Here’s a few shots from the ‘Velvet Venom’ diffusion collection – you can check out the collection in its entirety here.

Hayley Scanlan

Hayley Scanlan

Hayley Scanlan

Hayley Scanlan

p.s. Make sure to check out awesome Dundee street style blog Delta Street Style for some fab street style pics from the HS launch

Images courtesy of Hayley Scanlan

Edinburgh Online Fashion Week 2012

Scotland is firmly on the fashion map it seems. Just weeks ago it was announced that Chanel will hold its spectacular Métiers d’Art show at a top secret castle location just outside Edinburgh. Mere days before this announcement, the French fashion house also bought Scottish wool supplier (and cashmere provider to Chanel itself) Barrie Knitwear, based in Hawick.

Some of our top designers are gaining worldwide recognition and I burst with pride when they fly the flag for us at London Fashion Week (Saunders, Kane, Fulton et al). However, I think it is high time for a North of the Border celebration of some of our less well-known but brilliantly talented designers, graduates and boutiques.

Enter Edinburgh Online Fashion Week (EOFW), Scotland’s first exclusively digital fashion event. Last week saw the début of the highly-anticipated web event, which featured the city’s top designers and boutiques in a bid to promote Scottish fashion talent. Over five days last week Edinburgh Online Fashion Week broadcast to a global audience with a series of fifteen fashion shows streamed live on their website as well as on the From high street to designer, vintage boutiques to graduate collections, the schedule was packed with variety, a true celebration of Scottish fashion.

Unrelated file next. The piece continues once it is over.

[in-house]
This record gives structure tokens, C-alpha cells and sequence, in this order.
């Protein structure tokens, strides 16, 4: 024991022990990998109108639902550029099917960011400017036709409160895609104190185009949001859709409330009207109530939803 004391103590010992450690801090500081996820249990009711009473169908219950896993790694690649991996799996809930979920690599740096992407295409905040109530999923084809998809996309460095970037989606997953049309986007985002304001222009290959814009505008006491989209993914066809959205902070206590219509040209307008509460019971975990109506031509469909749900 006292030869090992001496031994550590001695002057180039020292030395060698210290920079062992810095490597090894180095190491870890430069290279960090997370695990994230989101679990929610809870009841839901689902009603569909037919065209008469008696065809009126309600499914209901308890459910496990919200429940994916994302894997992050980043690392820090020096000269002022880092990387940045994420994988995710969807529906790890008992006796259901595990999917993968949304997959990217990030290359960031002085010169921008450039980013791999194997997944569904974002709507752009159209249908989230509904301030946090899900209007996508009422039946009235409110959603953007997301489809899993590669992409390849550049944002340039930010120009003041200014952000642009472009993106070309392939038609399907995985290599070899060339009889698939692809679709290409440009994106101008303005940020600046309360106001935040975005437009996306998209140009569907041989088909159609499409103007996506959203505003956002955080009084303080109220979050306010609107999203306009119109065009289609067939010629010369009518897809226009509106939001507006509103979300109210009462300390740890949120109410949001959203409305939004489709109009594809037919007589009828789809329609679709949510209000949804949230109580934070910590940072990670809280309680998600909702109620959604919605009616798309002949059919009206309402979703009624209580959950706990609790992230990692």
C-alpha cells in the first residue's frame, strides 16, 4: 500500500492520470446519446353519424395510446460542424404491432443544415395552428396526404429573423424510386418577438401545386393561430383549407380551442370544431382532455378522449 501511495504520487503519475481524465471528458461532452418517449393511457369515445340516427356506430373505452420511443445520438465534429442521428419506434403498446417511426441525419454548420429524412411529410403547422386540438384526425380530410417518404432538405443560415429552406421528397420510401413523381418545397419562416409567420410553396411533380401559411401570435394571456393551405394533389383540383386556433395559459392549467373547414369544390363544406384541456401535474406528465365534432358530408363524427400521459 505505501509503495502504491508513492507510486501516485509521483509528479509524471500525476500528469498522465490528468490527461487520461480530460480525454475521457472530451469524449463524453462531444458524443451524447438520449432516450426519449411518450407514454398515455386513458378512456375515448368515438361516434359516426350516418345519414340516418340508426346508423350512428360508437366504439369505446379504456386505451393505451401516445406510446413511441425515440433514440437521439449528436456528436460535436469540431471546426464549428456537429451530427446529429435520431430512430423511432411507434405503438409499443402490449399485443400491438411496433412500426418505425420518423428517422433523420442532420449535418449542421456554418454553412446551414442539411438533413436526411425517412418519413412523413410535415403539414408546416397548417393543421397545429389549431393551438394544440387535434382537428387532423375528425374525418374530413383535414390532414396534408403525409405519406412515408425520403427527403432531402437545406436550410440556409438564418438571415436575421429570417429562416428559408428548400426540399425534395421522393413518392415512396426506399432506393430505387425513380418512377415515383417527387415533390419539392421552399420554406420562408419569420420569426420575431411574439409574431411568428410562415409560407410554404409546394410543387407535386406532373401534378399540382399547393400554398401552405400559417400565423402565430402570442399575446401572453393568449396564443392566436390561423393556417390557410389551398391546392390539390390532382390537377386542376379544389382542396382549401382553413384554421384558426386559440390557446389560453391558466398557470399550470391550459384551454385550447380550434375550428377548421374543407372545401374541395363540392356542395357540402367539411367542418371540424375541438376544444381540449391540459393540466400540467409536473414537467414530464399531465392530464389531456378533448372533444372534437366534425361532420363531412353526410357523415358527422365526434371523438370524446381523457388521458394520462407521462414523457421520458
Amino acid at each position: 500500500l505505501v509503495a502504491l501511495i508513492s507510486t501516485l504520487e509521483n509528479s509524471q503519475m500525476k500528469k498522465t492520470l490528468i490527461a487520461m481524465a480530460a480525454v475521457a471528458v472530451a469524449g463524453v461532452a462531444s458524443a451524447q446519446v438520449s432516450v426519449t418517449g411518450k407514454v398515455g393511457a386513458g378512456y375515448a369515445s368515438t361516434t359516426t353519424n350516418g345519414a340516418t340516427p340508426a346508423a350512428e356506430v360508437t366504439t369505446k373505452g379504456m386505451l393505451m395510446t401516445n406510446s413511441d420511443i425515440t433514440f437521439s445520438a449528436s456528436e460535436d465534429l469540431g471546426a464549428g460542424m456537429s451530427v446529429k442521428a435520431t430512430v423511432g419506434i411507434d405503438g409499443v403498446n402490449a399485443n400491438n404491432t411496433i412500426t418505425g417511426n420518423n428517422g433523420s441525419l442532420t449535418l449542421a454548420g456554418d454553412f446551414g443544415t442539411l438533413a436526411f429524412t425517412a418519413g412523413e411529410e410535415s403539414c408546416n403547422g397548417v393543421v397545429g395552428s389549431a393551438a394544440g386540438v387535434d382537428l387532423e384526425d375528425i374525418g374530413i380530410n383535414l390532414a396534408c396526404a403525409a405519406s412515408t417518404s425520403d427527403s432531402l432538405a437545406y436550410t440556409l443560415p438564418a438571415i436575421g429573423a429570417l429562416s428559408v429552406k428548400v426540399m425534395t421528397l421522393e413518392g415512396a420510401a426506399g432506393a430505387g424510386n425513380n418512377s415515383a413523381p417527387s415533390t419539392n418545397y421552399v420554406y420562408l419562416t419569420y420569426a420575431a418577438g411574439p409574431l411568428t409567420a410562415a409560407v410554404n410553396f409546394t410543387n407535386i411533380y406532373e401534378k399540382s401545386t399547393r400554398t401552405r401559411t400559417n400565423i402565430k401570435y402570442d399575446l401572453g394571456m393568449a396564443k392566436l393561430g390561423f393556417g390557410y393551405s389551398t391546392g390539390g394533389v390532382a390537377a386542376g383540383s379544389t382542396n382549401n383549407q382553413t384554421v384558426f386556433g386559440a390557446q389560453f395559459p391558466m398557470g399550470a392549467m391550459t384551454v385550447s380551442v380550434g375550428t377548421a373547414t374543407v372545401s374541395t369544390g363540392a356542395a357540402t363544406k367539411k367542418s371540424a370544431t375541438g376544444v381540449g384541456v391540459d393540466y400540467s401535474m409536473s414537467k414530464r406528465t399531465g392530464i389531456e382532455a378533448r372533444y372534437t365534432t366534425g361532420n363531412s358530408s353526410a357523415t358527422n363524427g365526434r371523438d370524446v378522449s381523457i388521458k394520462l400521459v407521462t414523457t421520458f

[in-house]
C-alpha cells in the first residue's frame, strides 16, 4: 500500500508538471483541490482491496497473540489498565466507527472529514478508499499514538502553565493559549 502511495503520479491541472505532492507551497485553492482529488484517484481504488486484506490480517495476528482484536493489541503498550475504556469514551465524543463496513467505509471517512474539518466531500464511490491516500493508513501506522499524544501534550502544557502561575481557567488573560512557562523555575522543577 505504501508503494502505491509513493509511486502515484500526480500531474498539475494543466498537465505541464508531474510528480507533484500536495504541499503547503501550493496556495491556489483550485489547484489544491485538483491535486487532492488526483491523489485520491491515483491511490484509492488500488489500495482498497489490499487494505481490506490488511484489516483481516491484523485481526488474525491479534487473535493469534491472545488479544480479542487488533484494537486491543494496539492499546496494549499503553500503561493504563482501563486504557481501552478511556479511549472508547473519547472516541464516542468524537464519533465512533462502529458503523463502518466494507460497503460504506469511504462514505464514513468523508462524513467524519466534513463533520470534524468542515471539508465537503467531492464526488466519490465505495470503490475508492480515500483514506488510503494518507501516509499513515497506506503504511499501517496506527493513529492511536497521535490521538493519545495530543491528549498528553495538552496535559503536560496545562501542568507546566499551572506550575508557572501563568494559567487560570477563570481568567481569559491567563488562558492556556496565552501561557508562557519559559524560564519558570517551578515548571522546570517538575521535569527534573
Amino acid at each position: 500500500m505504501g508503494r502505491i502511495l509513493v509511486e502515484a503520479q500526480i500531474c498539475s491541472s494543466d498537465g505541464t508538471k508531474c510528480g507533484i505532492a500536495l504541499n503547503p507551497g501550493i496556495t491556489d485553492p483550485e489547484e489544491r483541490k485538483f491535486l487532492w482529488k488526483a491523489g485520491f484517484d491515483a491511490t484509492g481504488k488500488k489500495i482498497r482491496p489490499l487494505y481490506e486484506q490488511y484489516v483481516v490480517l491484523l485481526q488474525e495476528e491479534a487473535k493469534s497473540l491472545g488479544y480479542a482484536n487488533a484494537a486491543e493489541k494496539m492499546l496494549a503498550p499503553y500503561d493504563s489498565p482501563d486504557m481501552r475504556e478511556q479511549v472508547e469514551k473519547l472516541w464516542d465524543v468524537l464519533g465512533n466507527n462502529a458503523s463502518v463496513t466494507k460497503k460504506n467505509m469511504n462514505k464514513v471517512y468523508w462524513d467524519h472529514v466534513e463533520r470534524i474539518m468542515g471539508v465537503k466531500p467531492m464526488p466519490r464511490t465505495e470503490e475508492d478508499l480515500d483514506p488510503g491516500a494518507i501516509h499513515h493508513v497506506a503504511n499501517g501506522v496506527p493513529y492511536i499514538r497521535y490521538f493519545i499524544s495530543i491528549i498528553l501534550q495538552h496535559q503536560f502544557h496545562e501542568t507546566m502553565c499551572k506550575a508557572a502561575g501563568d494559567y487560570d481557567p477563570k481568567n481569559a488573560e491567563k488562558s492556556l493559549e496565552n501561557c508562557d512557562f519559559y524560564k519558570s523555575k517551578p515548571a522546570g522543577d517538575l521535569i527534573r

Each show has its own page with film, close-up photographs, information about the designer/ boutique and each collection, as well as behind-the-scenes interviews and pictures. It was everything you would want from an interactive fashion week – and more. Unlike the mainstream catwalk shows with their fantastical creations and distant allure, everything on the online catwalk could actually be bought – real, attainable fashion in action.

And that’s the beauty of it: it’s accessible to everyone. “Fashion can sometimes alienate people if they are unable to attend events due to location, timing and financial restraints,” EOFW founder Gary Anderson told The Scotsman. “We wanted to make our event accessible to everyone so we are using the internet to communicate with a much larger audience. Our audience are the people at home, on the bus and on their lunch break across the globe connecting with us on any internet device.”

Fiona Somerville’s collection (see the video above) was a definite highlight for me – especially her beautiful oversized and embellished knitwear. Somerville graduated from Edinburgh College of Art in 2011 and experienced considerable interest in her work during her graduate year and at London Graduate Fashion Week. She also won the Scottish Cashmere Club competition in 2011 and has worked with Hawick Knitwear to manufacture her designs. Definitely a one to watch…

I also greatly enjoyed the Shhh… boutique show. The exclusive Shhh… Salon opened in Edinburgh last year and went on to win Fashion Retailer of the Year at the Scottish Fashion Awards in its first year – testament to its popularity, which I think is largely down to the unique retail experience it offers and the boutique’s strength of vision. Their selection of shoes is keenly edited, Shhh… doesn’t focus on trends but rather selects the highest quality and most creative, of-the-moment designers.

What do you think of Edinburgh Online Fashion Week?